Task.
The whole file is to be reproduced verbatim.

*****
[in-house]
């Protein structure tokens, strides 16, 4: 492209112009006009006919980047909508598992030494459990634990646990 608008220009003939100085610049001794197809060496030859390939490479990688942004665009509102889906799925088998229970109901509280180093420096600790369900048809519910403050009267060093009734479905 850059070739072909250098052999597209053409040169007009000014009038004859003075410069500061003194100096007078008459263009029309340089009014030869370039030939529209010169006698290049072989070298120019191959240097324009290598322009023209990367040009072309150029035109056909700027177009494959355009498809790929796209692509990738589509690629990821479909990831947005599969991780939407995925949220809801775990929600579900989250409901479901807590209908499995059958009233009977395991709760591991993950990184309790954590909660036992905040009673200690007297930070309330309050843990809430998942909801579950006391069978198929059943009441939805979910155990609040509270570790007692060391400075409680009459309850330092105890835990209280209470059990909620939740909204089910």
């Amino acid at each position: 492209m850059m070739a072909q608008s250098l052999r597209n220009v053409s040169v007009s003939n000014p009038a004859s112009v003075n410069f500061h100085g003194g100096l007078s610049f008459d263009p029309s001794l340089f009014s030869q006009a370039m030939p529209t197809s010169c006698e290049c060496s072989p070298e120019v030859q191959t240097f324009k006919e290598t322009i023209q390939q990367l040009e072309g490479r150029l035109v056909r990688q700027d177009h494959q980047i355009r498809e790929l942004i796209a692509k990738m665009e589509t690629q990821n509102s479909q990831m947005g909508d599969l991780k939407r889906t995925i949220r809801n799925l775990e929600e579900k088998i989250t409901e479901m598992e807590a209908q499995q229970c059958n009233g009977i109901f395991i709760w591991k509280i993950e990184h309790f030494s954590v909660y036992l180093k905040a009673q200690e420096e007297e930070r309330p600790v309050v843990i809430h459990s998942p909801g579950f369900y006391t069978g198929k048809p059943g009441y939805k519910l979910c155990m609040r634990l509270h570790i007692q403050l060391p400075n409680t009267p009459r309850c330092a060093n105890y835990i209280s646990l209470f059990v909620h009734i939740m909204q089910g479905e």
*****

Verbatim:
[in-house]
């Protein structure tokens, strides 16, 4: 492209112009006009006919980047909508598992030494459990634990646990 608008220009003939100085610049001794197809060496030859390939490479990688942004665009509102889906799925088998229970109901509280180093420096600790369900048809519910403050009267060093009734479905 850059070739072909250098052999597209053409040169007009000014009038004859003075410069500061003194100096007078008459263009029309340089009014030869370039030939529209010169006698290049072989070298120019191959240097324009290598322009023209990367040009072309150029035109056909700027177009494959355009498809790929796209692509990738589509690629990821479909990831947005599969991780939407995925949220809801775990929600579900989250409901479901807590209908499995059958009233009977395991709760591991993950990184309790954590909660036992905040009673200690007297930070309330309050843990809430998942909801579950006391069978198929059943009441939805979910155990609040509270570790007692060391400075409680009459309850330092105890835990209280209470059990909620939740909204089910």
């Amino acid at each position: 492209m850059m070739a072909q608008s250098l052999r597209n220009v053409s040169v007009s003939n000014p009038a004859s112009v003075n410069f500061h100085g003194g100096l007078s610049f008459d263009p029309s001794l340089f009014s030869q006009a370039m030939p529209t197809s010169c006698e290049c060496s072989p070298e120019v030859q191959t240097f324009k006919e290598t322009i023209q390939q990367l040009e072309g490479r150029l035109v056909r990688q700027d177009h494959q980047i355009r498809e790929l942004i796209a692509k990738m665009e589509t690629q990821n509102s479909q990831m947005g909508d599969l991780k939407r889906t995925i949220r809801n799925l775990e929600e579900k088998i989250t409901e479901m598992e807590a209908q499995q229970c059958n009233g009977i109901f395991i709760w591991k509280i993950e990184h309790f030494s954590v909660y036992l180093k905040a009673q200690e420096e007297e930070r309330p600790v309050v843990i809430h459990s998942p909801g579950f369900y006391t069978g198929k048809p059943g009441y939805k519910l979910c155990m609040r634990l509270h570790i007692q403050l060391p400075n409680t009267p009459r309850c330092a060093n105890y835990i209280s646990l209470f059990v909620h009734i939740m909204q089910g479905e």